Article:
NPR declares that DeSantis’ Gadsden flag Florida license plate ‘symbolizes a dangerous far-right extremist ideology’

NPR is outrageously warning that the Gadsden flag featured on new Florida license plates symbolizes a “dangerous far-right extremist ideology,” highlighting the leftist media outlet’s disdain for conservatives.

On Wednesday, NPR accused Governor Ron DeSantis of stirring controversy after he sent out a tweet for the new Florida license plate with the Gadsden flag featured on it.

The author of the NPR hit piece, Scott Neuman, asserted that despite the revered “Don’t Tread on Me” flag existing since the founding of the nation, it’s now associated with “far-right extremist ideology.” The flag was flown during the Revolutionary War as a resistance symbol.

“The imagery of the Revolutionary War-era Gadsden flag dates to Benjamin Franklin but has, for many, come to symbolize a far-right extremist ideology and the ‘Stop the Steal’ movement that sought to overturn the 2020 presidential election results,” Neuman asserted.

The tweet from NPR itself was telling: “Gov. Ron DeSantis said a new Florida license plate featuring the Revolutionary War-era Gadsden flag sends a ‘clear message to out-of-state cars.’ Critics say it symbolizes a dangerous far-right extremist ideology.”

DeSantis has long used the Gadsden flag as a symbol of Florida’s freedom. He tweeted out the image on July 30 with a call for pre-orders for the plates while announcing that the proceeds would go to the Florida Veterans Foundation.

“The free state of Florida has a new license plate for pre-order that benefits the Florida Veterans Foundation and sends a clear message to out-of-state cars, ‘Don’t Tread on Me’ or Florida,” DeSantis wrote on Twitter.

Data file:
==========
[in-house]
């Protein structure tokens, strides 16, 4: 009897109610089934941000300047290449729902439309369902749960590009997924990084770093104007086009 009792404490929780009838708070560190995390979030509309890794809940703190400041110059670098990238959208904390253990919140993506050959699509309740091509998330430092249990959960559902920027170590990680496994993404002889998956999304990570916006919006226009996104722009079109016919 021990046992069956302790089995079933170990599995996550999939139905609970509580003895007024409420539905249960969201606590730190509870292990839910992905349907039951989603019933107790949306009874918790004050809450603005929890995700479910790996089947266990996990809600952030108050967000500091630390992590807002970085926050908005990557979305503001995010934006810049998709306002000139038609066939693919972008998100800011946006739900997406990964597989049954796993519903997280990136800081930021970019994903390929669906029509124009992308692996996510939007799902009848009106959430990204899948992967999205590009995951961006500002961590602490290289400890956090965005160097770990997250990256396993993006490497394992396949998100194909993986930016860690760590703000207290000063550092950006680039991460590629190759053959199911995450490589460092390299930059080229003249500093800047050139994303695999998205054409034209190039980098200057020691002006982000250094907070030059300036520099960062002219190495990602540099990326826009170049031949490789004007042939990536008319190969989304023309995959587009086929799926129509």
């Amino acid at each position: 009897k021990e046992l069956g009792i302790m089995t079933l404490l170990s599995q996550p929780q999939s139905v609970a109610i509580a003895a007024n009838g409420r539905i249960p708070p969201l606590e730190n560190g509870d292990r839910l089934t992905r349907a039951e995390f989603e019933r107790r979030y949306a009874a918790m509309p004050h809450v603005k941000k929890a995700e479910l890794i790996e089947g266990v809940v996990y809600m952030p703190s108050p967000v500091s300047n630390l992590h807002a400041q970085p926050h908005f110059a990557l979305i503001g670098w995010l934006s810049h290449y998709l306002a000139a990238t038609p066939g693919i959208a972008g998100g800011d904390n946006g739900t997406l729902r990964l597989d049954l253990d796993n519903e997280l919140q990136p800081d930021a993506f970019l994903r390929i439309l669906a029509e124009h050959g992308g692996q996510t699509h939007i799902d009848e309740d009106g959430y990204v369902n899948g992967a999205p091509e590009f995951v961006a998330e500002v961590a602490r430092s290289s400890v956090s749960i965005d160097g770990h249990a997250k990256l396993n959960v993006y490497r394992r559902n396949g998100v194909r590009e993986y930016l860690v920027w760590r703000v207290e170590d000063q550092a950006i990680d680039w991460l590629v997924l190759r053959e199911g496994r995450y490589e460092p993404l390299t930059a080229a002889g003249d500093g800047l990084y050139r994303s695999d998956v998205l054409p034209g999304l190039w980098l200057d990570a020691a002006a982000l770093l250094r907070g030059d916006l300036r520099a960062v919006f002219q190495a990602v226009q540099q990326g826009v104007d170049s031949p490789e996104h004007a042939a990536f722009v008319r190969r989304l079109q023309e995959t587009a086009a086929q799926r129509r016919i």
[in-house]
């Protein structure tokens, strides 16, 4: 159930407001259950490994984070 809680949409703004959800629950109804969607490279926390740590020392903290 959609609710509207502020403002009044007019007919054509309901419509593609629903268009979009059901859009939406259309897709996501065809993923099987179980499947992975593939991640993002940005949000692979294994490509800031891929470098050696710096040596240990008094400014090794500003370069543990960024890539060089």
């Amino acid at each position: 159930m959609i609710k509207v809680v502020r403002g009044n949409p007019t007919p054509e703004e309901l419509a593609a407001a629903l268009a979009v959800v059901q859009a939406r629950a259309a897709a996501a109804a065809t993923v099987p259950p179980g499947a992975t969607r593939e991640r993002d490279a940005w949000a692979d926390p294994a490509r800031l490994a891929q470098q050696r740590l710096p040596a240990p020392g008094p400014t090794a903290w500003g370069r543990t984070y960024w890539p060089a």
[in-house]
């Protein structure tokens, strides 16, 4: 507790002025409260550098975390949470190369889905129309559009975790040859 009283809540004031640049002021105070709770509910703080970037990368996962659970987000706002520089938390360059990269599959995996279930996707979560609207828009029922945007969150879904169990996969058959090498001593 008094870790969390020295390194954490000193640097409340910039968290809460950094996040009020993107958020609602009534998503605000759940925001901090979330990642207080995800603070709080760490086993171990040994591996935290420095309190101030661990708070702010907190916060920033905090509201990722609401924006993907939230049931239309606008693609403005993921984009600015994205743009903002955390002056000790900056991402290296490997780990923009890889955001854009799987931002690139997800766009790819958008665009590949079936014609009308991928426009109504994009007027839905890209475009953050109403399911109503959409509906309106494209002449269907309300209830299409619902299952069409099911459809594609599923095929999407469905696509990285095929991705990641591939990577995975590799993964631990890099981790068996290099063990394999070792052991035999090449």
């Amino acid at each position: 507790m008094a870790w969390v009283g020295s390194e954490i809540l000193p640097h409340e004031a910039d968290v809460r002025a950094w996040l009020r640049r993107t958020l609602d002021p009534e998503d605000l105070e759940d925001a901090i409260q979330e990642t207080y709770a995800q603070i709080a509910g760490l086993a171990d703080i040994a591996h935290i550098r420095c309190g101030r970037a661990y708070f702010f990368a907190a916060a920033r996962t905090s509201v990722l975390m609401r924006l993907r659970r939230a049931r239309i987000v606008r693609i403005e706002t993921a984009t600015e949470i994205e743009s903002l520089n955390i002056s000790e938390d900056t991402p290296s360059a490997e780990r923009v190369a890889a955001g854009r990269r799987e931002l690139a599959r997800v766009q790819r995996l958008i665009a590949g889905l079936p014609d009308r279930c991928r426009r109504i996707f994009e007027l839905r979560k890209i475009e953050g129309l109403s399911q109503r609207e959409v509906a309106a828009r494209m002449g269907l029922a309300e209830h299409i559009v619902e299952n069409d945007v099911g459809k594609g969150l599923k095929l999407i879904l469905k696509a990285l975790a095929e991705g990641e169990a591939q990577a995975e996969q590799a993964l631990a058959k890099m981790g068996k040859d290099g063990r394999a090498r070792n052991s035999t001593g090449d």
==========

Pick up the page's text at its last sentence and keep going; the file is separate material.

He tweeted a Florida-inspired version of the Gadsden flag in 2021 after calling for a special session to ban vaccine mandates as well.

Neuman quoted leftist detractors of the flag such as Rachel Carroll Rivas, who is the deputy director of research and analysis for the Intelligence Project at the conservative-hating Southern Poverty Law Center.

“She says it’s become clear that the flag has been used for some ‘really awful’ causes, most notably the Jan. 6 insurrection at the U.S. Capitol, where violent protesters attacked police as part of an effort to overturn the results of the 2020 presidential election,” Neuman stated.

Contradicting the premise of his own piece on the Gadsden flag, Neuman admitted that the flag and the motto are both considered protected speech under the First Amendment, regardless of who uses them. However, he made it abundantly clear he does not agree with that form of free speech.

“Extreme or not, First Amendment scholars such as Eugene Volokh of the UCLA School of Law say the Gadsden flag and the ‘Don’t Tread on Me’ motto are legitimate — and protected — speech, whether they are on a flag waving inside the besieged U.S. Capitol or on a vehicle license plate heading down a Florida highway,” he sarcastically noted.

Florida is not the only state to use the political message on a license plate. Kansas, Missouri, and Virginia have “similar plates” available.

Kansas approved the Gadsden flag on its state license plates just weeks after the Jan. 6 Capitol riot. NPR was quick to point out that Kansas Gov. Laura Kelly, a Democrat, vetoed the design before the Republican legislature overruled her.

“I don’t think it’s appropriate,” Kansas Senate minority leader Dinah Sykes commented. “When I see that, whether it’s a flag or a license plate … it’s not a good feeling for me.”

Last week, Newsweek also alluded to the flag being racist, “Much like the Confederate flag, the Gadsden flag is accused of harboring racial connotations, seeing as its designer owned and traded black slaves.”

A spokesperson for DeSantis schooled Newsweek, “From a historical perspective, the Gadsden flag was used during the American Revolution by colonists fighting for freedom from the oppressive big government of the English king. That spirit has guided America to this day, and Governor DeSantis likewise believes that freedom is a worthy pursuit and viable alternative to heavy-handed government.”

“Many Floridians celebrate Florida as the vanguard of freedom, and countless others have moved here from across the country to live under a state government that enshrines freedom in its decision making,” the spokesperson pointed out.

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